Sulphur nutrition of cereals in the UK: effects on yield and grain quality


Cereals & Oilseeds
Project code:
01 October 1992 - 30 June 1993
AHDB Cereals & Oilseeds.
AHDB sector cost:
£4,500 From HGCA (Project No. 0037/2/92)
Project leader:
P J A WITHERS1 and A H SINCLAIR2 1ADAS-Bridgets, Martyr Worthy, Winchester, Hampshire SO21 1AP 2SAC-Aberdeen, 581 King Street, Aberdeen AB9 1UK



About this project


The incidence of sulphur (S) deficiency in agricultural crops in the UK has increased in recent years due to a reduction in the amount of S falling onto agricultural land from industrial emissions of sulphur dioxide and the almost complete absence of S in modern fertilizers. Whilst multi-cut systems of grassland production and oil seed rape are the most S demanding, there has been increasing concern over the incidence of S deficiency in cereal crops in the UK and the implications for crop yield and quality. Whilst HGCA-funded research projects are currently evaluating the development of S deficiency in cereals and identifying appropriate plant and soil analysis procedures for its diagnosis and prediction, there is an interim need to provide guidelines to farmers and the agricultural industry on the most appropriate methods of correction of S deficiency. Drawing on previously unpublished experimental data and advisory experience of ADAS and SAC, this review summarises the role of S in the nutrition of cereals, draws together information on the most appropriate methods of S fertilization and discusses the future significance of S deficiency to the UK cereals industry.

Sulphur is an essential nutrient required for protein formation and a number of enzyme reactions within plant cells which are required for satisfactory crop growth. The S- containing amino acids cysteine and methionine are particularly important in forming disulphide bonds during breadmaking. Although the S requirement of cereals is comparatively small (10-30 kg S/ha), grain yield responses of up to 30% have been obtained in UK field experiments on sandy and/or shallow soils in areas receiving < 20 kg/ha/year from the atmosphere. Deficiency symptoms of leaf paling and crop stunting occur during stem extension and have been recorded in cereal crops in southwest, northern and eastern England, Wales, Scotland and Ireland. They are often transient in nature and their occurrence varies considerably from season to season depending on the supply of both nitrogen (N) and S. Deficiency is more pronounced at high rates of N application and is characterised by wide N:S ratios (> 17:1) in both young leaf tissue and grain. A knowledge of soil type and location together with retrospective crop analysis is currently the most reliable guide for S fertilizer need. It is recommended that potentially susceptible crops are sampled between full flag leaf emergence and anthesis to assess the future need for S fertiliser on individual fields.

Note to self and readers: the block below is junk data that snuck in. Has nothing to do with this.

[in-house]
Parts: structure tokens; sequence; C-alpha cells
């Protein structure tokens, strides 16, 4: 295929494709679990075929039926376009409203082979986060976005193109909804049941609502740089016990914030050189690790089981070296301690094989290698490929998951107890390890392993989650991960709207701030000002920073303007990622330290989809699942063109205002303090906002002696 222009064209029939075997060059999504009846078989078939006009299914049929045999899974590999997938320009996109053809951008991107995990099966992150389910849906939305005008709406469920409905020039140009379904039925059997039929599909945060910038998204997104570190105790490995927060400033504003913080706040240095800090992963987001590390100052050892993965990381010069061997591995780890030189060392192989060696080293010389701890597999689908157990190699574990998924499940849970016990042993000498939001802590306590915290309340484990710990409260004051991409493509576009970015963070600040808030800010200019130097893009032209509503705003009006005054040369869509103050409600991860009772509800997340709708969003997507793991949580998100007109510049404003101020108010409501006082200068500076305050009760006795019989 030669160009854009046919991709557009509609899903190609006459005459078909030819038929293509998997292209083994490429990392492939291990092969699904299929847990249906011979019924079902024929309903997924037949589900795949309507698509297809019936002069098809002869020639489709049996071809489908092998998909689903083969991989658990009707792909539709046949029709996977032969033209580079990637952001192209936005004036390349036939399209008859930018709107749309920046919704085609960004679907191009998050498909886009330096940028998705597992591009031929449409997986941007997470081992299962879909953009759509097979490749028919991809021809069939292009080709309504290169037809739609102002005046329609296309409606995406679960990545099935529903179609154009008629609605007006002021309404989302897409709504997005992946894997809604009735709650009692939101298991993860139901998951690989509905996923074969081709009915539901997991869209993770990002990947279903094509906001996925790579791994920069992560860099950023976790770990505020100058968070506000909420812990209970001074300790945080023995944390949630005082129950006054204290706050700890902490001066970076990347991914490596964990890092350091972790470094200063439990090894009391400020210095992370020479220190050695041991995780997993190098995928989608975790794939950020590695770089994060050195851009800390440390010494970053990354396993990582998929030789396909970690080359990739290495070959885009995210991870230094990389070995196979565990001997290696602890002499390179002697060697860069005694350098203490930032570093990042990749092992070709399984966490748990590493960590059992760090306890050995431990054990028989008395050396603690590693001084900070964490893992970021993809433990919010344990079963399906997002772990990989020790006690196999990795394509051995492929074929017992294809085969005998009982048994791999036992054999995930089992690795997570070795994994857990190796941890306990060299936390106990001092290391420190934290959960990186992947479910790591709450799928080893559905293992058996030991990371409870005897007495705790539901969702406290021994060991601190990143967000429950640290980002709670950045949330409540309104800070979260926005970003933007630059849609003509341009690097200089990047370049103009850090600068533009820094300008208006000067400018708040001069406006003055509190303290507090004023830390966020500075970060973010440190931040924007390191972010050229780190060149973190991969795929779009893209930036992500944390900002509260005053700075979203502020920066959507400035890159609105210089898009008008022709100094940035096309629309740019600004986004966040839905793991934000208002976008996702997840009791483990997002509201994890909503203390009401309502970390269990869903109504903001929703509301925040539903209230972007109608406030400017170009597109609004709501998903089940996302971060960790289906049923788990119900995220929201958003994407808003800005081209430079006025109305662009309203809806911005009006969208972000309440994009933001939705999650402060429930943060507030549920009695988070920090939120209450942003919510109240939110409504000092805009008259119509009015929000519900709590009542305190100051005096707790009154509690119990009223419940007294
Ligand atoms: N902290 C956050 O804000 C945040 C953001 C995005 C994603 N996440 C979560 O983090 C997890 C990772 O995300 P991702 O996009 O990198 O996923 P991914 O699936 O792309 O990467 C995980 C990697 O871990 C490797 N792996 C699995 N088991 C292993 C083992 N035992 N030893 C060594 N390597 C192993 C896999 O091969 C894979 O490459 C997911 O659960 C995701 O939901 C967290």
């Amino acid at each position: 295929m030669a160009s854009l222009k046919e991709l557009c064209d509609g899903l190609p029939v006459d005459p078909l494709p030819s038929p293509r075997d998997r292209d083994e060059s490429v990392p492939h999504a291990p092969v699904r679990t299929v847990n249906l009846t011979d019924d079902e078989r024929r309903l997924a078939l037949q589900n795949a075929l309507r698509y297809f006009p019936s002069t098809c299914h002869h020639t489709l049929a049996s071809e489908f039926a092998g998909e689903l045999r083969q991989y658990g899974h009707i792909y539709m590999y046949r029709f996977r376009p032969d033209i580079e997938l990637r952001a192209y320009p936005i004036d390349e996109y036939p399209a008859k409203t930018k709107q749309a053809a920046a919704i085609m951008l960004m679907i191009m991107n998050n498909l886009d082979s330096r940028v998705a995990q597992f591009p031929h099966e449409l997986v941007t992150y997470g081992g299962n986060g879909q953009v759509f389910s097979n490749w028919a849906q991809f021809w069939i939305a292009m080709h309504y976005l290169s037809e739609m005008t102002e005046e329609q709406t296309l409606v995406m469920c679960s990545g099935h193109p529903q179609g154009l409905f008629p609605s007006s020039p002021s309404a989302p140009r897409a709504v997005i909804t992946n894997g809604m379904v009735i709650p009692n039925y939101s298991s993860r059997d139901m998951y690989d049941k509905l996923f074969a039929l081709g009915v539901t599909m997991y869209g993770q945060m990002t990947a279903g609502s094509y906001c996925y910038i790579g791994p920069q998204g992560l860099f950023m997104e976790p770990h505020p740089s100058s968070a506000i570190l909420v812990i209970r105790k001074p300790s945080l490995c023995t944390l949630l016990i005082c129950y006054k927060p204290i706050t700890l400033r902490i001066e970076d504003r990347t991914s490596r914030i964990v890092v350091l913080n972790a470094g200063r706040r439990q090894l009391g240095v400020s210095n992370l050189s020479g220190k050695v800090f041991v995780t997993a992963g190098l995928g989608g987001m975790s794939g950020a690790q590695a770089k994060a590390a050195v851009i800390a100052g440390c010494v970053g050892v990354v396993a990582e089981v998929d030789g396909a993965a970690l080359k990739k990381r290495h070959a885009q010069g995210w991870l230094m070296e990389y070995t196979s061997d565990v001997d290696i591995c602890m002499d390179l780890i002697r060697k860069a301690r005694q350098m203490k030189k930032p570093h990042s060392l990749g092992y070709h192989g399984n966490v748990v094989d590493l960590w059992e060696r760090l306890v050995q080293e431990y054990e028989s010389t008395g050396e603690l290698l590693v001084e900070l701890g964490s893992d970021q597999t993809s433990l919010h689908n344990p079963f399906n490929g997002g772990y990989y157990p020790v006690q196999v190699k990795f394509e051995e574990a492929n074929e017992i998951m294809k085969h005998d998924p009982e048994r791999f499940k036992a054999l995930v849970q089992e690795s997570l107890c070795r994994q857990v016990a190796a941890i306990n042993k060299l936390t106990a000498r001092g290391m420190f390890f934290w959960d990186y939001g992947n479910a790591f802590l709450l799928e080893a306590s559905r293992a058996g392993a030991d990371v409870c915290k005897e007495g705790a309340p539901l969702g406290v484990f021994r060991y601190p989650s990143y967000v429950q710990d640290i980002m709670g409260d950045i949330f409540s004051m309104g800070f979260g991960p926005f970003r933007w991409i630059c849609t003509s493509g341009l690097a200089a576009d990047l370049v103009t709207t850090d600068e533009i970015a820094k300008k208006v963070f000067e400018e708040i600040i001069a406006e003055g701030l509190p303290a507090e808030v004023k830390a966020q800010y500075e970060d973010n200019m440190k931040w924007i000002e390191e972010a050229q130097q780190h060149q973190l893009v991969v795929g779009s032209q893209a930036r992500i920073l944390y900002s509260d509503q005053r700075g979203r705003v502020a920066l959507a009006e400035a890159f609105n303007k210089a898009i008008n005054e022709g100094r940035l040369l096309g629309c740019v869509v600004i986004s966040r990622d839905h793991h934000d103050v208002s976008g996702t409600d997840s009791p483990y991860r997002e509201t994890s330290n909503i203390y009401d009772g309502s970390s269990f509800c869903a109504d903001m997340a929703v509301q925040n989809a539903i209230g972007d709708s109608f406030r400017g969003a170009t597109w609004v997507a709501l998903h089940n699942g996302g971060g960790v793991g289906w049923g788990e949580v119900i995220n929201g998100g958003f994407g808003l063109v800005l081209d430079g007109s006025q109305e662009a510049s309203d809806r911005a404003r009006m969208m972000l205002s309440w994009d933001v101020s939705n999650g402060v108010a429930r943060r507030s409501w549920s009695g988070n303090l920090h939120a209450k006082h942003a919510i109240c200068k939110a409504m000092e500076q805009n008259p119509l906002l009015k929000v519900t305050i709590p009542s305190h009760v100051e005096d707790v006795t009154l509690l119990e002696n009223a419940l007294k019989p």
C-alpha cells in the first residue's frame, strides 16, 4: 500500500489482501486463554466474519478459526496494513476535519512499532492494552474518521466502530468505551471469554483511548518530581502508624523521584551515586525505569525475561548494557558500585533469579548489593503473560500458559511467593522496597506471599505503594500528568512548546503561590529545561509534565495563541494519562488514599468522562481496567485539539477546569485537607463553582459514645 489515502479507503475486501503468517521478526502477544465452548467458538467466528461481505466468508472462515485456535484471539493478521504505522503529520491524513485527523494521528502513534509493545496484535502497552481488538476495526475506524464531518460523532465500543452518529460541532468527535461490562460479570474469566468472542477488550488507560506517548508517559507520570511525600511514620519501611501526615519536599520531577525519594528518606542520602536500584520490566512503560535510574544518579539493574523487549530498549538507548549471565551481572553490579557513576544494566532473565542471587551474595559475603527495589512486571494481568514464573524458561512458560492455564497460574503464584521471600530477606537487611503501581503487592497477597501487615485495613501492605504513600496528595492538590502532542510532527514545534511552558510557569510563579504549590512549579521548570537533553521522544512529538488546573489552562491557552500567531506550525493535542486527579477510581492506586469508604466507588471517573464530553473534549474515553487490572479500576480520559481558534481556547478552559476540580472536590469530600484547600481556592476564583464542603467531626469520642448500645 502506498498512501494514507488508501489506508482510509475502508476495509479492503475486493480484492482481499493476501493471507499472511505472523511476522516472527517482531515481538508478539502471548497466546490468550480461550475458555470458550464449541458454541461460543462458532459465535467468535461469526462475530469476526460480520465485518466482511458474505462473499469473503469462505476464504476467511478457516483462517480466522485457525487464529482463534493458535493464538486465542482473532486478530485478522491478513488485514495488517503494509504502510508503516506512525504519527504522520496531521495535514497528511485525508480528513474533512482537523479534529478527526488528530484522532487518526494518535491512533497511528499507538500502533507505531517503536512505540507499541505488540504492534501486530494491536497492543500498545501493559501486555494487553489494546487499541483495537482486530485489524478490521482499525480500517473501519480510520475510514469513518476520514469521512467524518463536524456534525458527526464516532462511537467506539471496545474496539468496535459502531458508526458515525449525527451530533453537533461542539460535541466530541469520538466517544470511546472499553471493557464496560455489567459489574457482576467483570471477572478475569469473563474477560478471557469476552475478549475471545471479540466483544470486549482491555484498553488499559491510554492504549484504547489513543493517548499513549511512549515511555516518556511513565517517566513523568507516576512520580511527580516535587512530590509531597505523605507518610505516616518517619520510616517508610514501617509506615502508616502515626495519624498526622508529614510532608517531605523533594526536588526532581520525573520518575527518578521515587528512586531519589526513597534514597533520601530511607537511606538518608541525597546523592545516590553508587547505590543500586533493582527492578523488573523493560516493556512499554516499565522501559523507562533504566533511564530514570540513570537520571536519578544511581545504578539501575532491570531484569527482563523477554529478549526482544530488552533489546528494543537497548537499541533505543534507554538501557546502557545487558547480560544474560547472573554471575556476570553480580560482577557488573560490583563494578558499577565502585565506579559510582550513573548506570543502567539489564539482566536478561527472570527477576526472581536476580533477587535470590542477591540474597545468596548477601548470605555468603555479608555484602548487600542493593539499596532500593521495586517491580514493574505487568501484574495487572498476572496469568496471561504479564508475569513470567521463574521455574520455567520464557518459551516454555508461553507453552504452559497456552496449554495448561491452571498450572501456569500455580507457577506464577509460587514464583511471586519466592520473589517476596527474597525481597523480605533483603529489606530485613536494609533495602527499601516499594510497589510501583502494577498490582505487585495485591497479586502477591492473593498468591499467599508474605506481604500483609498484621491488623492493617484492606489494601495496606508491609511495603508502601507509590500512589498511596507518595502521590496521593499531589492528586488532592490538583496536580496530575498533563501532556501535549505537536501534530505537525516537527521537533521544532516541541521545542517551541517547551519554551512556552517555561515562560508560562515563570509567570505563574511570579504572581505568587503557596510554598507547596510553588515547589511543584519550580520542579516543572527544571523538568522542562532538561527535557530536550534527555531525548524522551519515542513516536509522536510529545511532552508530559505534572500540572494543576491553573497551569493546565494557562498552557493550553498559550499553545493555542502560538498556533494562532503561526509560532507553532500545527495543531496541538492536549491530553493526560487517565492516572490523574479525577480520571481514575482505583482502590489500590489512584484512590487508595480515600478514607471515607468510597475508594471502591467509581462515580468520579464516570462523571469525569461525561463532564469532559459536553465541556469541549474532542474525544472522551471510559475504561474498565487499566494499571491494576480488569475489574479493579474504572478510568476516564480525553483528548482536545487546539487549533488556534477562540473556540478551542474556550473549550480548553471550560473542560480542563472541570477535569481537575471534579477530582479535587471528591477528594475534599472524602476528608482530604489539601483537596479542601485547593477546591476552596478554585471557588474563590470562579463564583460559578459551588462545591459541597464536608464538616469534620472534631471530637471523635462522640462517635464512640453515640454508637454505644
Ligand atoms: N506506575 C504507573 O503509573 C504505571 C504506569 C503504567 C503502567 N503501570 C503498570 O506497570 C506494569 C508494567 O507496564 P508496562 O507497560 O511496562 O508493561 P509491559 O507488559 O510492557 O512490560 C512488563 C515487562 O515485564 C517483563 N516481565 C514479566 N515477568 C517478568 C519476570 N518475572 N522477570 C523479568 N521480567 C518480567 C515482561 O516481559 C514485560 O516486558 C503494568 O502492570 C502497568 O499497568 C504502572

Although there has been limited opportunity to evaluate alternative methods of S fertilization for cereals in the UK, experimental evidence to date indicates that applications of 10-20 kg S/ha applied as soluble sulphate fertilizer just prior to stem extension is the most appropriate means of preventing S deficiency. Elemental S fertilizers have been shown to be less effective than soluble sulphate fertilizers when applied at the same rate and time. Elemental S fertilizers have potential residual value but further work is required to optimise their performance. It is not known to what extent any yield loss associated with S deficiency can be controlled by application of S once symptoms appear.

Numerous experiments have shown that a shortage of S relative to N supply alters the balance of amino acids and the protein composition of the grain. These changes are considered to reduce the nutritional value of feed varieties and flour quality in breadmaking wheat, although quantitative evidence for UK varieties is lacking. It is not known to what extent grain S content affects the malting process.

Crop surveys in recent years indicate that up to 10% of the UK cereal crop may be sufficiently low in S to impair either crop yield or grain quality. With the increasingly rigorous controls over the industrial emissions of sulphur dioxide to the atmosphere, the incidence and severity of S deficiency in cereals in the UK is forecast to increase. There is little doubt that S has become as important a nutrient as phosphorus or potassium and a continued research effort is required to ensure that cereal grain production and quality are not impaired. Future research priorities are identified.